On April 28, Andy will join Creative Alliance member and composer/performer Nathalie Joachim, who is curating and hosting this season’s Open Music concerts. She and Andy will talk about his music, his inspirations, and perform some of his solo and chamber works with members of the Oregon Symphony. “We’re still figuring out the specific repertoire I’ll be playing,” says Andy. “We’re trying to mix it up with winds and strings and percussion, so we’ll be playing chamber works that feature a variety of sounds. The format of this concert is different from what I’ve done in Portland before; we want to have an engaging conversation that draws in the audience.”

Although Andy has been composing music for some time, his role as Composer-in-Residence with the Oregon Symphony is a first for him. “I’m just getting started,” he acknowledges. “It will be exciting when I start writing more new pieces specifically for this orchestra. I was fortunate to be able to write my percussion concerto for Colin Currie, which he premiered with us in October 2019. That was my first symphonic writing experience with the Oregon Symphony, and one of the most inspiring events of my life. Everybody in this orchestra cares so much. That was also my first time working with Music Director David Danzmayr and feeling his energy. David really brings it, you know? I’m looking forward to more of those experiences. I feel like I’m really part of the family.”

Andy’s compositions emerge out of his interactions with the musicians he works with. “What being a Composer-in-Residence means for me is the opportunity to be more involved with the orchestra as a team, in collaboration,” he says. “I think it will be great to observe that process and be able to talk about how it goes. I do that all the time with my other pieces. I spend a lot of time getting to know the musicians. I work with them as much as possible to get to know their personalities and also the things they love to play, and things they’re good at, but I also want to write something that takes them somewhere they’ve never been before.”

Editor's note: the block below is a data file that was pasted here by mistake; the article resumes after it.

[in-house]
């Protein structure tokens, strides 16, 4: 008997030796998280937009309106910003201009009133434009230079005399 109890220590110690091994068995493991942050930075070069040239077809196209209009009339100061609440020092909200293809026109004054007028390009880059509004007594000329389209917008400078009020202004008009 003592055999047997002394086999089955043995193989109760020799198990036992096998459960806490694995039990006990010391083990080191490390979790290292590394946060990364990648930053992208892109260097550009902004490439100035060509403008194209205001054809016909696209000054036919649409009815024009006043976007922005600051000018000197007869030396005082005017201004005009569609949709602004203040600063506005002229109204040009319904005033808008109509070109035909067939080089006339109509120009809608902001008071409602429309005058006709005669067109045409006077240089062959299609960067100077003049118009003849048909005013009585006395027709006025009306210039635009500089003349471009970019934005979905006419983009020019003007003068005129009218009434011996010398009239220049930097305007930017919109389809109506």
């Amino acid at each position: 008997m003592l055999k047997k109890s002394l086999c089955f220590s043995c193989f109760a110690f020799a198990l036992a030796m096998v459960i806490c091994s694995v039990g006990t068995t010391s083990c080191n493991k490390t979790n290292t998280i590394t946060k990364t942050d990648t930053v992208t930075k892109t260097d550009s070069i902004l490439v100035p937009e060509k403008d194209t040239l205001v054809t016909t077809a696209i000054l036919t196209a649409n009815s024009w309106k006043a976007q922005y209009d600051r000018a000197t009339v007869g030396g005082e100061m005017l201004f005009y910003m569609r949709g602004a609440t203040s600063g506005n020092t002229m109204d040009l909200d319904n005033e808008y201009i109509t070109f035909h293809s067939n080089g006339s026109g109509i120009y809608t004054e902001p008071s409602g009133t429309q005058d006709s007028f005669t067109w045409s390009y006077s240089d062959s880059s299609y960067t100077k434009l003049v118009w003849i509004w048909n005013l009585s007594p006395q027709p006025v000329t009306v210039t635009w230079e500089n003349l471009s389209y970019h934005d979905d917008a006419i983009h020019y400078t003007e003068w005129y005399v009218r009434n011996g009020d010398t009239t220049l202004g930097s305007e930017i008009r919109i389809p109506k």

“I love being involved in the creative process,” Andy continues. “I like to be in the trenches; when I’m actually working with other musicians, I’m just trying to be as creative and innovative as possible with whatever we’re working on. As CIR, I feel like part of the orchestra, even though I also feel very green and new when it comes to writing orchestral music. I haven’t even touched the surface yet. I know I have good ideas, but sometimes I don’t know how to realize them. I want to get better at translating my ideas into realities. I’ll keep going and hitting my head against the wall until I get it right.”

 

 

* This article originally appeared in the Oregon Symphony’s April 2023 program book, pp. 18-20.

 

© 2023 Elizabeth Schwartz